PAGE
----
Namibia: First Micro-Finance Bank Gets Licence to Operate

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Feb 2010
Namibia, February, 02 2010 - Namibia’s first micro-finance bank is a reality after the Bank of Namibia (BoN) yesterday granted Fides Bank Namibia a permanent banking licence.

“Fides Bank is now permitted to engage in formal or informal banking activities with any person in Namibia, especially soliciting public deposits,” BoN said in a statement.

Financial Systems Development Services AG (Fides) has start-up capital of N$15 million, and will provide financial services to Namibians who are economically active, but who do not have a fixed salary.

The bank intends to concentrate on savings, credit and transfer services for small entrepreneurs and self-employed in rural and urban areas, but will not provide consumer lending and payroll deduction.

In five years, Fides Bank Namibia intends to have seven branches, employ 100 people, have about 23 000 micro and small entrepreneurs and boast an asset base of N$207 million.

The currently shareholders are the German Development Bank with 24,9 per cent, French financiers I&P with 22,45 per cent, and Belgian-based social investors Volksvermogen NV with 16,67 per cent. The remaining 35,98 per cent is owned by Swiss Microfinance Holding (SMH), Fides’s investment holding company.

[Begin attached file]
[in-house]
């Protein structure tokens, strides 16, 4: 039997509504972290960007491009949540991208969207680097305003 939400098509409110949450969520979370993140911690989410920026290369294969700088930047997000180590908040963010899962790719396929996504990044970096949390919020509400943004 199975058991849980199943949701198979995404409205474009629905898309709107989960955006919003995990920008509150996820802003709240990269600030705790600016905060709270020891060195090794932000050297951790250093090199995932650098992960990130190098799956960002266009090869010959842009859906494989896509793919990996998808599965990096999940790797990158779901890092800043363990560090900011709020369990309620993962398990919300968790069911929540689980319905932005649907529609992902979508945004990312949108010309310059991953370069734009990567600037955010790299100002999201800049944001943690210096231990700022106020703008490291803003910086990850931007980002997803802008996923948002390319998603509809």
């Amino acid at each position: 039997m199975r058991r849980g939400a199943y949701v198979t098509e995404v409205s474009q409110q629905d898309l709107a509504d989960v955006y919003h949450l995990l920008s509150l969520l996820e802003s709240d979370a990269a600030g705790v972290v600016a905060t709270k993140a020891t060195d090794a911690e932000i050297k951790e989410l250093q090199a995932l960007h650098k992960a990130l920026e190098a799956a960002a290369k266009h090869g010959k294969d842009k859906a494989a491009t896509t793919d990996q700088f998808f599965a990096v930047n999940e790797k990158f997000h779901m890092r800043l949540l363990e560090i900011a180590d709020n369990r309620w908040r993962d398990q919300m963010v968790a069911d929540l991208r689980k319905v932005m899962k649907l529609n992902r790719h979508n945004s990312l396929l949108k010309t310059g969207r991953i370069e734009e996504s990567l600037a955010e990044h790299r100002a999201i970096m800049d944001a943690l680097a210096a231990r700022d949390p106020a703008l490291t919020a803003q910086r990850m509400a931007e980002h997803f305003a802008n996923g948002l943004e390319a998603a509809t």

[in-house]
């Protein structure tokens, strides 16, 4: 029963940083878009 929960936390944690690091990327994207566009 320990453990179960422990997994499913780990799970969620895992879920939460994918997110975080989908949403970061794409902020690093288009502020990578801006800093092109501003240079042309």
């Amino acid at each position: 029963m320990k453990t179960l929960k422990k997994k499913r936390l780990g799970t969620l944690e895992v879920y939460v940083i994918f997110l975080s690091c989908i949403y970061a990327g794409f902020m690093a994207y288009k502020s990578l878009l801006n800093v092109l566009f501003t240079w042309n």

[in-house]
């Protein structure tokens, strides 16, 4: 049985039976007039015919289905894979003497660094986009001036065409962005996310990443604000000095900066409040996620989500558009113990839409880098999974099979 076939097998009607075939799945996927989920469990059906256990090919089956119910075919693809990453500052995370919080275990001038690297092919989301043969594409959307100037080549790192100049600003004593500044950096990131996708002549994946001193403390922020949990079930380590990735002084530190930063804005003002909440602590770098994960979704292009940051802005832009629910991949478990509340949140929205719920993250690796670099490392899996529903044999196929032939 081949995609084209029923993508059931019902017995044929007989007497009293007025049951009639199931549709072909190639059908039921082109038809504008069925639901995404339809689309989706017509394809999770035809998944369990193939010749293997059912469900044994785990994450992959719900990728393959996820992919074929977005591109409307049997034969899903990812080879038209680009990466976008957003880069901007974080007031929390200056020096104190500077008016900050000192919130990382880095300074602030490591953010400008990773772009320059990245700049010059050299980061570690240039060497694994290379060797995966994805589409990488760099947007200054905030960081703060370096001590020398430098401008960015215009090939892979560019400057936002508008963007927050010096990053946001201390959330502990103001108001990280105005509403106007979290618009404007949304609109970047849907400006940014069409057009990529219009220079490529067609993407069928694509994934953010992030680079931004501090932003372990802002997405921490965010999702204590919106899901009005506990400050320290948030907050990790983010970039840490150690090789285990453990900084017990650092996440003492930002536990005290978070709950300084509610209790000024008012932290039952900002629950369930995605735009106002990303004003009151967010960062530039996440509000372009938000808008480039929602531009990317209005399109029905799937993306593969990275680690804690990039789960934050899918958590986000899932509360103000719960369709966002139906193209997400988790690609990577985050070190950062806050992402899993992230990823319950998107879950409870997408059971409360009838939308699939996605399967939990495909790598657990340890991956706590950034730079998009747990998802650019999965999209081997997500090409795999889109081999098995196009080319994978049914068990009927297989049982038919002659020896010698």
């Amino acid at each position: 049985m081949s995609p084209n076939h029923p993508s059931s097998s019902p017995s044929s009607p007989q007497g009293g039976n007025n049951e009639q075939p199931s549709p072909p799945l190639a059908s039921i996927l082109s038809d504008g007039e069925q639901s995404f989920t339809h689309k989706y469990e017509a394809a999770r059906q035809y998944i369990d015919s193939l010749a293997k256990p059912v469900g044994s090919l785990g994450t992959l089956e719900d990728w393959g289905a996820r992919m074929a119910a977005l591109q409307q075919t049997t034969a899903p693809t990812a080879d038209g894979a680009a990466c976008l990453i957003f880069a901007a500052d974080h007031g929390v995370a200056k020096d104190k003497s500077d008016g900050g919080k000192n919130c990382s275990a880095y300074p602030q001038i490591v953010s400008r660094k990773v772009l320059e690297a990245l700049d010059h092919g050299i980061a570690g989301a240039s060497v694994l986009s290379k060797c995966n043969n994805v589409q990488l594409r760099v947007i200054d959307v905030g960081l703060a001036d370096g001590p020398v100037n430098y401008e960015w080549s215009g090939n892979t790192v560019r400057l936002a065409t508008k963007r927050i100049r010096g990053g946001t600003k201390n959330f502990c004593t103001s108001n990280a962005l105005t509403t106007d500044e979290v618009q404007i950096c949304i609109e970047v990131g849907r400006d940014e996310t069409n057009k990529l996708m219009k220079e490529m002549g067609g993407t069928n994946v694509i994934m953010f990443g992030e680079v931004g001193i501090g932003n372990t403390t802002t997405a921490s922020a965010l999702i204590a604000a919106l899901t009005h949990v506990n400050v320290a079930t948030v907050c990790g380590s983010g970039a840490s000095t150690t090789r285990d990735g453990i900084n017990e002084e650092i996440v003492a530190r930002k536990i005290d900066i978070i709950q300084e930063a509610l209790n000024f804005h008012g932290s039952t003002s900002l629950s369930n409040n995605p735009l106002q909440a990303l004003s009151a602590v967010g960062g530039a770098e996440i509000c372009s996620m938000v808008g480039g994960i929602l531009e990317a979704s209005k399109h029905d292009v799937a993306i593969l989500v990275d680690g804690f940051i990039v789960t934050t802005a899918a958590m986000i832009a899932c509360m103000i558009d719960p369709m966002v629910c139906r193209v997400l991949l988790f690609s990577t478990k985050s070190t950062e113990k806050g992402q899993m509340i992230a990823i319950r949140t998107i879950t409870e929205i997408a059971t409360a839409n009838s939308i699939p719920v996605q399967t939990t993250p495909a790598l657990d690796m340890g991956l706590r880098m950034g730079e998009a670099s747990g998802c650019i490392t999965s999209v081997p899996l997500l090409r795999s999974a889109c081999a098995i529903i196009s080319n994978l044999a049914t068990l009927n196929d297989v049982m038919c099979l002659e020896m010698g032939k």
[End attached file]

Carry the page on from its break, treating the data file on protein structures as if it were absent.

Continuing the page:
“The shareholders of Fides Bank Namibia are socially responsible investors, who intend to create, beyond financial return, development impact by facilitating the creation of employment and income,” the bank said in a statement when it was granted its provisional banking licence last August.

According to the statement, the bank will be built on the pilot initiative that has been implemented during the last years by Fides with the support of the German Development Cooperation (GTZ).

“With more than 20 000 credits allocated to micro-entrepreneurs, mainly in rural areas in northern Namibia, the pilot programme enabled the development and implementation of appropriate financial products and services for this clientele largely underserved up to now.”

The bank aims to provide “reliable and sustainable solutions to the key issue of facilitating economic development in Namibia by creating access to financial services for people who were up to now excluded from the formal banking system, and to create an offer of financial services for small and medium enterprises (SMEs). It will target in a first step the rural communities of northern Namibia and gradually reach out to other rural, urban and semi-urban clients throughout Namibia,” the statement said.

Thomas Lendzian, Fides project manager in charge of the creation of the micro-bank locally, told The Namibian in August that the German Development Bank is the only shareholder with no plans of sticking around for the long term.

The overall strategy of the Development Bank is to kick-start the project. Once it is established, they take their money elsewhere to finance other initiatives, he explained. The other shareholders are all long-term committed, Lendzian said.

Regarding the possibility of selling shares to the bank’s clients, the majority of whom do not have access to formal banking services, Lendzian was optimistic. “There’s nothing concrete right now. We know it’s something that Namibia would like to see, so we’ll see how we can do it,” he said.

The German Development Bank plans to sell its shareholding after five to seven years.

Source : The Nambian
 

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